The Asheville, North Carolina-based twins, Kendrick and Sherwyn Nicholls, along with Colby Buckler on drums, make up the live version of Two Fresh. One of their previous shows last year at Cervantes' introduced me to the group, and progression doesn't even begin to describe what this trio of musicians is going through. Backing the release of its most recent album, AirMail, Two Fresh brought the hip-hop flavor for the evening with class and sophistication. Smooth, suave and on point, Buckler and the twins remixed old rap cuts interspersed with electronic sounds and melodies. The addition of the live drummer for performance isn't a new thing, but keeping that live energy on stage bleeds into the crowd in the best way possible.
Next up was 12th Planet, a one-man dubstep party, that set the bar even higher. Only three artists into the bill, and a good portion of the venue was sweating and panting like the headliner had just closed. Clearly, there was a reason that tickets were scalping outside for upwards of $200 tonight. Since it's almost unavoidable to go to a dubstep show without hearing at least one Doctor P track, 12th Planet supplied the Tetris remix with that catchy hook (the one you just started humming in your head). Except this version doesn't get annoying or old; it gets heavier and harder. Hard to believe at this point that Nero, Skream and Benga and Skrillex were still to come.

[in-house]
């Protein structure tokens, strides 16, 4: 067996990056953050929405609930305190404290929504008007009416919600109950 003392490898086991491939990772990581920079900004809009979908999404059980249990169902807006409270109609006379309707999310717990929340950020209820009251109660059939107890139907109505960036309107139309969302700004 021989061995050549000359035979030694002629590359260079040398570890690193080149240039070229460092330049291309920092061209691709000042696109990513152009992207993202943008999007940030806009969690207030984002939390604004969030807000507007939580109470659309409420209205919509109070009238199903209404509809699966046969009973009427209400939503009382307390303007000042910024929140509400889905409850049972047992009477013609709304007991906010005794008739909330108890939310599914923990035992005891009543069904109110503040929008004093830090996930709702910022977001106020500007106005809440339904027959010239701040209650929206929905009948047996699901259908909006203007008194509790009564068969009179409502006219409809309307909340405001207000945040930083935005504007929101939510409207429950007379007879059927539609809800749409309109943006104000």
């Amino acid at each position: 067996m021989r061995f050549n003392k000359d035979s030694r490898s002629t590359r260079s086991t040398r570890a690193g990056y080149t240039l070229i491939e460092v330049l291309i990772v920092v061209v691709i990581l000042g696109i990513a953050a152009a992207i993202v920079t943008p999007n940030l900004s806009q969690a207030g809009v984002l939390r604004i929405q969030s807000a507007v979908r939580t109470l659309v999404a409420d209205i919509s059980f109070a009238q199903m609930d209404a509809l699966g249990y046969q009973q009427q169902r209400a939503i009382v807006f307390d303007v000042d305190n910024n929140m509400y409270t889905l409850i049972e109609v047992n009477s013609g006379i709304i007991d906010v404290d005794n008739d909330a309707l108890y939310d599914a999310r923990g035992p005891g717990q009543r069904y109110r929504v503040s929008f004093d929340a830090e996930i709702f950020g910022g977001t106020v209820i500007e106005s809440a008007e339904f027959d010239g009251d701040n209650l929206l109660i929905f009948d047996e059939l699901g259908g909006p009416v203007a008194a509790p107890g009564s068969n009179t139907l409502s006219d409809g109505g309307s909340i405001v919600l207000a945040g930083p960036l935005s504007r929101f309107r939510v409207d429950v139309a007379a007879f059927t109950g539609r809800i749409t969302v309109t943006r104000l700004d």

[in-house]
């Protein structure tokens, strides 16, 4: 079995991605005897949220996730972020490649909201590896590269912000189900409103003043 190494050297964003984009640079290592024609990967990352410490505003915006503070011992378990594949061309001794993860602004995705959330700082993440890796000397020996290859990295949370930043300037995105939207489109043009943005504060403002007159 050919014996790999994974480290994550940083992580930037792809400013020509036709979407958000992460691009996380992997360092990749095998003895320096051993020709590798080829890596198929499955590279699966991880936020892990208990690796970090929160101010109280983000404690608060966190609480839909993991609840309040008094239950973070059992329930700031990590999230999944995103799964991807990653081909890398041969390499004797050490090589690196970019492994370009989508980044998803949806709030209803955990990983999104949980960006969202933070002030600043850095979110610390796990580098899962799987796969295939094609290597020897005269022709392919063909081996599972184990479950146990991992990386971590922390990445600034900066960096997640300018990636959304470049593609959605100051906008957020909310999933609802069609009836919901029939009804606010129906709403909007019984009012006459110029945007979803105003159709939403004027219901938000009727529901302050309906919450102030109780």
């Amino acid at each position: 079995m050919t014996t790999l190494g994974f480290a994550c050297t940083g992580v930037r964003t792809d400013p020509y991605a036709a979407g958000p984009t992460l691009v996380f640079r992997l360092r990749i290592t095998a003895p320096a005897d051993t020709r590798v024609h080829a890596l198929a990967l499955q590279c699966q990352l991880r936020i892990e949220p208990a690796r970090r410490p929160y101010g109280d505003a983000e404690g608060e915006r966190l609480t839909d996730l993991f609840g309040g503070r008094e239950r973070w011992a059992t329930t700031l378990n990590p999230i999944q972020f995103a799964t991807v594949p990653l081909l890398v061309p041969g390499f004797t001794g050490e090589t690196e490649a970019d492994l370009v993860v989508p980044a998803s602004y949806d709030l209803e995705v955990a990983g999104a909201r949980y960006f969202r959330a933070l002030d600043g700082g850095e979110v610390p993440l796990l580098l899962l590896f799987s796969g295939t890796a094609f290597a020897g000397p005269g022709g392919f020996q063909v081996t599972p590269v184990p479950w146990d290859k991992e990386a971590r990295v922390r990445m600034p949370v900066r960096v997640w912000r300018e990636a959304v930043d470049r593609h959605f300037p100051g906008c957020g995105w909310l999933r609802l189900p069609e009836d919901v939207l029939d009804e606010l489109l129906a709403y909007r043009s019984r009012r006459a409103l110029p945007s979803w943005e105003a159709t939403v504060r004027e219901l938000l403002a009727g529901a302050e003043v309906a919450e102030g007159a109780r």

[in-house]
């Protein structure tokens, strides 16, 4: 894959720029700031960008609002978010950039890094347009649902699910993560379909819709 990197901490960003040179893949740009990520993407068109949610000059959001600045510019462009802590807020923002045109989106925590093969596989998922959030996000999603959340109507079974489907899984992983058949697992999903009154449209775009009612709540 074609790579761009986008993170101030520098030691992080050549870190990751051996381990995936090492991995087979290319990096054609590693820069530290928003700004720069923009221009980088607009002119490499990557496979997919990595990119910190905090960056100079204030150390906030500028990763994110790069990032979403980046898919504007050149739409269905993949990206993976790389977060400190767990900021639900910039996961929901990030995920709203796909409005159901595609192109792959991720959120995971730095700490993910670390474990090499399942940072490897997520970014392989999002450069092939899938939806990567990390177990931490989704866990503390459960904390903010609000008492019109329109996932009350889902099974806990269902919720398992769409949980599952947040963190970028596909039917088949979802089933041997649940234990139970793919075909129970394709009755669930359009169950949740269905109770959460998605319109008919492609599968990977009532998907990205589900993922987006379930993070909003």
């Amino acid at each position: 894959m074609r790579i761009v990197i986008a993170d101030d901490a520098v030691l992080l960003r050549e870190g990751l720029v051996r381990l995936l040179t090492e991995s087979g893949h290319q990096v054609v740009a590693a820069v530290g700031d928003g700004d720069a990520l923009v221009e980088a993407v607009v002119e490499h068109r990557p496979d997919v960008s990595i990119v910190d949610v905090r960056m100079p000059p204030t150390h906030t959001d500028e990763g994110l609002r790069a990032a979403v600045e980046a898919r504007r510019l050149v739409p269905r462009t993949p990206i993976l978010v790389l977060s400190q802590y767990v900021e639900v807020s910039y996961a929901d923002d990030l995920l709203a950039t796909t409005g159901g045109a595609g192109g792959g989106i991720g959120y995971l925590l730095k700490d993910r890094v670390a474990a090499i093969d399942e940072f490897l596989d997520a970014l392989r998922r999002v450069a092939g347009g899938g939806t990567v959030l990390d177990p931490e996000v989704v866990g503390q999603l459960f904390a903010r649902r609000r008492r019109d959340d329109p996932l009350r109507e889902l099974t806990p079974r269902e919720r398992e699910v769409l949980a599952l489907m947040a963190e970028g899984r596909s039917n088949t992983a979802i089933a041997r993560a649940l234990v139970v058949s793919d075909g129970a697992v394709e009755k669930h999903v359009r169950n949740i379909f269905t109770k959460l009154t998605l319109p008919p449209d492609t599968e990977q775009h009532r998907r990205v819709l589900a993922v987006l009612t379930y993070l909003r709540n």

The stage setup for Nero consisted of a monstrous center laid speaker/television stack with the artists perched at the top. Reminiscent of Daft Punk in both sound and style, Nero started heavy before bringing out live singer Alana, whose live vocals on "Me & You" gave the song a certain kind of intimacy, while still maintaining its floor shaking drop. Along with "Crush on You," a single released just recently off the new album, Nero and Alana also performed "Guilt" and "Promises." A comparison to Daft Punk is a dangerous thing, but Nero deserves credit, because, well, the act's set eclipsed Skream and Benga, who were about to take the stage.
There must have been some miscommunications on stage for the following act because the obvious tension changed the whole atmosphere of the show. Skream played at Red Rocks with Pretty Lights over the summer and ran into a few problems then, but last night it just felt awkward. There wasn't the expected chemistry, which sent many heading to the concourse to relax and let their ears take a break. What's more, closing with Rage Against the Machine's "Killing In The Name Of," with simply a stronger bass line, made it sort of obvious that the performers were reaching for anything to finish on a strong note. It worked, and the crowd ate up the Rage song, but it didn't flow like the previous four artists, and in fact just made room for those of us standing at the sound booth to move closer for Skrillex.
Personal Bias: I've hated on Skrillex in the past, mocking his sound and generally disliking the dude simply because I think I should. This was the most intense concert I've ever been to in terms of sound and sight, and I look forward to seeing how Sonny Moore will push this scene even further. By The Way:People don't rage the lot for Skrillex like they do for jam bands. Random Detail:Skrillex said it best before closing: "We are all now best friends."